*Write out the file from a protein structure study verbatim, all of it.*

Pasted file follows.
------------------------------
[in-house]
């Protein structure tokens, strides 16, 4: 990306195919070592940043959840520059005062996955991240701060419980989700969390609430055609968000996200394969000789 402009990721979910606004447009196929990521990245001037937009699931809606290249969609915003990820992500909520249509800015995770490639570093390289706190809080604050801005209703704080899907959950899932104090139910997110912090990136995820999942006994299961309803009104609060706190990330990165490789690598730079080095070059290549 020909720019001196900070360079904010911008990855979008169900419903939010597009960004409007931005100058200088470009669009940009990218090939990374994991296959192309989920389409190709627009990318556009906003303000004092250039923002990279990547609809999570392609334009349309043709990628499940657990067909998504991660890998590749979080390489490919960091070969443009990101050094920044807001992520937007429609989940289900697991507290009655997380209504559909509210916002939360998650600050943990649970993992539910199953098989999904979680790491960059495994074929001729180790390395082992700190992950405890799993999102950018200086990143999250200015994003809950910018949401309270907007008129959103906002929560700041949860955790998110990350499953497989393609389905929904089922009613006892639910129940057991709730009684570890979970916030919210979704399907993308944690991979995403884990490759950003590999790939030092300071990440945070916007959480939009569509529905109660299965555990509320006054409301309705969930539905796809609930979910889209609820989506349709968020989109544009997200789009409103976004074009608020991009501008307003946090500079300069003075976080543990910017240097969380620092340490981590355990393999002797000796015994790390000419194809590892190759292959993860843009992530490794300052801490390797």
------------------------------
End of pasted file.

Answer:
[in-house]
């Protein structure tokens, strides 16, 4: 990306195919070592940043959840520059005062996955991240701060419980989700969390609430055609968000996200394969000789 402009990721979910606004447009196929990521990245001037937009699931809606290249969609915003990820992500909520249509800015995770490639570093390289706190809080604050801005209703704080899907959950899932104090139910997110912090990136995820999942006994299961309803009104609060706190990330990165490789690598730079080095070059290549 020909720019001196900070360079904010911008990855979008169900419903939010597009960004409007931005100058200088470009669009940009990218090939990374994991296959192309989920389409190709627009990318556009906003303000004092250039923002990279990547609809999570392609334009349309043709990628499940657990067909998504991660890998590749979080390489490919960091070969443009990101050094920044807001992520937007429609989940289900697991507290009655997380209504559909509210916002939360998650600050943990649970993992539910199953098989999904979680790491960059495994074929001729180790390395082992700190992950405890799993999102950018200086990143999250200015994003809950910018949401309270907007008129959103906002929560700041949860955790998110990350499953497989393609389905929904089922009613006892639910129940057991709730009684570890979970916030919210979704399907993308944690991979995403884990490759950003590999790939030092300071990440945070916007959480939009569509529905109660299965555990509320006054409301309705969930539905796809609930979910889209609820989506349709968020989109544009997200789009409103976004074009608020991009501008307003946090500079300069003075976080543990910017240097969380620092340490981590355990393999002797000796015994790390000419194809590892190759292959993860843009992530490794300052801490390797």